Europe’s top court rules tracking cookies need active consent

As part of a case between consumer groups in Germany and the website Planet49, Europe’s top court has ruled that pre-checked consent boxes, or assumed consent, for analytics and tracking cookies are not legally valid – in any circumstances and violate the GDPR and ePrivacy Directive.

Consent for tracking and analytics cookies must be obtained prior to storing or accessing these non-essential cookies in the view of the Court. 

Consent cannot be implied, assumed, predicted, anticipated, or, well, you get the idea.

It’s a decision that will put various websites into legal hot water in Europe if their cookie notices don’t ask for consent before setting analytics, advertising, or tracking cookies. As many websites don’t do this, preferring not to put at risk their ability to track users for ad targeting and analytics purposes.

Website owners and businesses could now be risking big fines under EU privacy laws, and presumably the GDPR if they don’t obtain valid consent for tracking their website visitors.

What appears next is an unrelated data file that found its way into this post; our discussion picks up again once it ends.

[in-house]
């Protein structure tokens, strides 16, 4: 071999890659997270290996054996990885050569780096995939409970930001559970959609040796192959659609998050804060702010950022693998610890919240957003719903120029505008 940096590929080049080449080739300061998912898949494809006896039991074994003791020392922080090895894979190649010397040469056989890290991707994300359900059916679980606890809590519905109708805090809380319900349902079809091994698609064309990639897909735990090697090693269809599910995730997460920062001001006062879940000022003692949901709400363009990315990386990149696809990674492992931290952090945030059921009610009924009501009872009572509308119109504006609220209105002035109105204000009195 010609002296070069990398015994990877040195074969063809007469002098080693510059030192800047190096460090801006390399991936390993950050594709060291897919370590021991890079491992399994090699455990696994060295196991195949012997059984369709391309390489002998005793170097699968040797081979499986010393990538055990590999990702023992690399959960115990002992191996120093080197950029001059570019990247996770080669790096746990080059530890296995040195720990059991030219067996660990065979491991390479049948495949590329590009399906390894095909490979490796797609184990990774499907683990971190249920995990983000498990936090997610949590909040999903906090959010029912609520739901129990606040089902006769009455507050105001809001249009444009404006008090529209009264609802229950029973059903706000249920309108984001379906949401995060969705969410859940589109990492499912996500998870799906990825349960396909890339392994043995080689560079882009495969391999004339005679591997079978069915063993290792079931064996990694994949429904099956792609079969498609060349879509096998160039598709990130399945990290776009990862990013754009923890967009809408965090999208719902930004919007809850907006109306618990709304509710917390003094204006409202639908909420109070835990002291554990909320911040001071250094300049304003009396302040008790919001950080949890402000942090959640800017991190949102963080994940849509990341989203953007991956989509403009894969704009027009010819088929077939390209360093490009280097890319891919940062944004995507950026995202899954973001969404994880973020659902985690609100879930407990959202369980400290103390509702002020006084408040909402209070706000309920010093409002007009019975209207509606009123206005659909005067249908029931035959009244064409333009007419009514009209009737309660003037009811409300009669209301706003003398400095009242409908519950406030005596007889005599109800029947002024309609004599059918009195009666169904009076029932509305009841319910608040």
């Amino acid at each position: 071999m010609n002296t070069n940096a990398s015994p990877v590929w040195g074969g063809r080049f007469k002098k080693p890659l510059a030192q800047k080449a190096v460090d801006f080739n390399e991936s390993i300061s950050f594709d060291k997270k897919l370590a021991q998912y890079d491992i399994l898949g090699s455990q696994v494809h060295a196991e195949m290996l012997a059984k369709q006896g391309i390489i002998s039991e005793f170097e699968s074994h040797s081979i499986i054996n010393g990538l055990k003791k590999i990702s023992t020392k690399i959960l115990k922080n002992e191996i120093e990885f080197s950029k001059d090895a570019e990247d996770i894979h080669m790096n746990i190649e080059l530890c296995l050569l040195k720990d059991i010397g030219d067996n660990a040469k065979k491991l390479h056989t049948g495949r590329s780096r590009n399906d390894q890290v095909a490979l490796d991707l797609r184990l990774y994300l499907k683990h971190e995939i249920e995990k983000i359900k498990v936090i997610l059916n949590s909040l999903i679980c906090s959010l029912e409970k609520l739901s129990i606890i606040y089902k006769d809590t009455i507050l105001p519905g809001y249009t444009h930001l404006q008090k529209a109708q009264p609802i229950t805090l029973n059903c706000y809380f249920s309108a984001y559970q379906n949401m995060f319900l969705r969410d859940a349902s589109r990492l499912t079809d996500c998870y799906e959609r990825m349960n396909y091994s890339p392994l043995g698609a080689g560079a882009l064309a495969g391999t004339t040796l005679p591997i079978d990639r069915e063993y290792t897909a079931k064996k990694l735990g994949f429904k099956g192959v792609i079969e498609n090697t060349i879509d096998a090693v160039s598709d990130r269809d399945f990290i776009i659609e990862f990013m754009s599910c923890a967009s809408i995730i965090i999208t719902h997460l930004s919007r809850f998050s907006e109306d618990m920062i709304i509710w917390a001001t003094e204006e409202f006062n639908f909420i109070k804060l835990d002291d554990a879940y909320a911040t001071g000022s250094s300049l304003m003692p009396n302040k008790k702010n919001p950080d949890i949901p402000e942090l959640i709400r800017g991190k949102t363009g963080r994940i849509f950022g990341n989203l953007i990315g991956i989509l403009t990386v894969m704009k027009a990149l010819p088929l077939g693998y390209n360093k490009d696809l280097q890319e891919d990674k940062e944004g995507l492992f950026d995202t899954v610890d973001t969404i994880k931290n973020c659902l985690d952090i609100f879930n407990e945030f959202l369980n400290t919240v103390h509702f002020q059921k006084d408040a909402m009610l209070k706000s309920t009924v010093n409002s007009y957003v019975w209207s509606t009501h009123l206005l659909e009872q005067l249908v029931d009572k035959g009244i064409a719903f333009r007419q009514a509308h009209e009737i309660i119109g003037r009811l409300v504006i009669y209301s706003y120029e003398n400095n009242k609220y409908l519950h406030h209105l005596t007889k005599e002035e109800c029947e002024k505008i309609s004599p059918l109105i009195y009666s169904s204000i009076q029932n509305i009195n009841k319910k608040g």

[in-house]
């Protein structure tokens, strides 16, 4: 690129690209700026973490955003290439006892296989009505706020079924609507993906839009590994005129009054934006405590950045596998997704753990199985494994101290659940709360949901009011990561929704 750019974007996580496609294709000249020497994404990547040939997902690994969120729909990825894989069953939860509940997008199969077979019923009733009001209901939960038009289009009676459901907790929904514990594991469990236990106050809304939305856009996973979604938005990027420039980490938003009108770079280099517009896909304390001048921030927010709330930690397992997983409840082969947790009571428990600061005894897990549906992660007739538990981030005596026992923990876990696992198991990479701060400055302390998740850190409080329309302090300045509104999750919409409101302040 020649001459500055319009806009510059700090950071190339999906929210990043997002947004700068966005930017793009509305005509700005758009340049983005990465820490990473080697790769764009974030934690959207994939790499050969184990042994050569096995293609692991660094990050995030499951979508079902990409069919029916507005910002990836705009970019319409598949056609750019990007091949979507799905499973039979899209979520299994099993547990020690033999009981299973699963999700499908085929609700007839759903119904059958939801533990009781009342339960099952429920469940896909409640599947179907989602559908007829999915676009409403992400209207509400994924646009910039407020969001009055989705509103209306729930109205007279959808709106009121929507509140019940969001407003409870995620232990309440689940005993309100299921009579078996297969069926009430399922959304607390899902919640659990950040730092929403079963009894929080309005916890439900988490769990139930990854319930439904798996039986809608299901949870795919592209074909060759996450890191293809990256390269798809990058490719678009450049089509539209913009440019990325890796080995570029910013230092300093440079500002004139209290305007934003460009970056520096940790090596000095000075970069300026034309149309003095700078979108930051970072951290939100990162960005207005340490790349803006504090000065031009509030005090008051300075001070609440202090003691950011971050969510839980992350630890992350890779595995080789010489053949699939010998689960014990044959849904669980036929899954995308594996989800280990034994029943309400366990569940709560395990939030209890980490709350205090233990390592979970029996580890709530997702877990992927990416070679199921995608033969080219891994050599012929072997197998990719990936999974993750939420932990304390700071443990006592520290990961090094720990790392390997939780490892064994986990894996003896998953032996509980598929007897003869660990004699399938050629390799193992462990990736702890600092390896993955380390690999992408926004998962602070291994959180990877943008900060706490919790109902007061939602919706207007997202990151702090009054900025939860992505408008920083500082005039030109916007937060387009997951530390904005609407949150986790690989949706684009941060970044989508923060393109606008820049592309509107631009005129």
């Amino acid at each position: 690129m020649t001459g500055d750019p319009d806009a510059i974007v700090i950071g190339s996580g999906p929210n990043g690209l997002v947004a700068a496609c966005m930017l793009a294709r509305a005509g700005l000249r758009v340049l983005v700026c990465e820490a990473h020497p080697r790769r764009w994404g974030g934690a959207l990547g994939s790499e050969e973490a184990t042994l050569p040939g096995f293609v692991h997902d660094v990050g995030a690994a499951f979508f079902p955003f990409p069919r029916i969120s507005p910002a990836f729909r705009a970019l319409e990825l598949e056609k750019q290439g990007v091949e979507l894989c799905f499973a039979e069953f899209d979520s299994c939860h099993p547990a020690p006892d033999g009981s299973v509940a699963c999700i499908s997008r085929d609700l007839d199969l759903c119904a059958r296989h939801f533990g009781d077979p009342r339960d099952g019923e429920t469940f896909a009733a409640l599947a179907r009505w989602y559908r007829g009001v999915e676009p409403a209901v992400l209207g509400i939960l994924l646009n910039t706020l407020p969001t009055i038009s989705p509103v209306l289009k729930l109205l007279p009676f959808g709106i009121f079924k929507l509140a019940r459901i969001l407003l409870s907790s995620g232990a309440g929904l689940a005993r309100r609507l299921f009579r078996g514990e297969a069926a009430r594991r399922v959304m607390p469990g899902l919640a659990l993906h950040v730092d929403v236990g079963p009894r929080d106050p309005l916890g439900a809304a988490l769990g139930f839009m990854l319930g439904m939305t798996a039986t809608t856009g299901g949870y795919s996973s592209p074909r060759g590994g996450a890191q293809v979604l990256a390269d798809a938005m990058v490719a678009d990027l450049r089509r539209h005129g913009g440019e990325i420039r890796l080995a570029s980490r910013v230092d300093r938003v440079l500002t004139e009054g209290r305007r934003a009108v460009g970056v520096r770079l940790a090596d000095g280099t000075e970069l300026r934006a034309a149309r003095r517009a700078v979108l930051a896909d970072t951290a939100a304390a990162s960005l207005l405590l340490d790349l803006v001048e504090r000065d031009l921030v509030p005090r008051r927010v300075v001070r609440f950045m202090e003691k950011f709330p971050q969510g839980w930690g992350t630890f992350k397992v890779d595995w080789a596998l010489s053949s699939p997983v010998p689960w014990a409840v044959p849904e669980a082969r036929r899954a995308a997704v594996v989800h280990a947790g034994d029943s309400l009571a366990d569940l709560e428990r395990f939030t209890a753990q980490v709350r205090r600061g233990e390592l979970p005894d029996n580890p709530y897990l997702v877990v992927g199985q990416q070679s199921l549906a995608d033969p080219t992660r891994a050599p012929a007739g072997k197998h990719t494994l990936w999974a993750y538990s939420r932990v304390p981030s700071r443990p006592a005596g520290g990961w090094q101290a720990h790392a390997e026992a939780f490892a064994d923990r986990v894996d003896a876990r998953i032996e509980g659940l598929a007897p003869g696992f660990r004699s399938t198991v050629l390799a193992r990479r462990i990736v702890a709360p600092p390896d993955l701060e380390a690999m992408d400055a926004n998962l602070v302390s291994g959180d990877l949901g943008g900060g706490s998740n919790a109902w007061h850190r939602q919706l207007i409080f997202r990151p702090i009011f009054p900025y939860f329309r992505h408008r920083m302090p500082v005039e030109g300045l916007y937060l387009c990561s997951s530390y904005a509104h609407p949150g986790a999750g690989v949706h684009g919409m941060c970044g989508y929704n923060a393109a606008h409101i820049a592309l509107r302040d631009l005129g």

In the press release, relating to the Planet49 case, the court writes:

In today’s judgment, the Court decides that the consent which a website user must give to the storage of and access to cookies on his or her equipment is not validly constituted by way of a prechecked checkbox which that user must deselect to refuse his or her consent.

That decision is unaffected by whether or not the information stored or accessed on the user’s equipment is personal data. EU law aims to protect the user from any interference with his or her private life, in particular, from the risk that hidden identifiers and other similar devices enter those users’ terminal equipment without their knowledge.

The Court notes that consent must be specific so that the fact that a user selects the button to participate in a promotional lottery is not sufficient for it to be concluded that the user validly gave his or her consent to the storage of cookies.

Furthermore, according to the Court, the information that the service provider must give to a user includes the duration of the operation of cookies and whether or not third parties may have access to those cookies.

So the long and short of it is that pre-checked consent boxes (or cookie banners that tell you a cookie has already been saved to your computer and pointlessly invite you to click an ‘accept’ or ‘ok’ button) aren’t valid under EU law in any situation.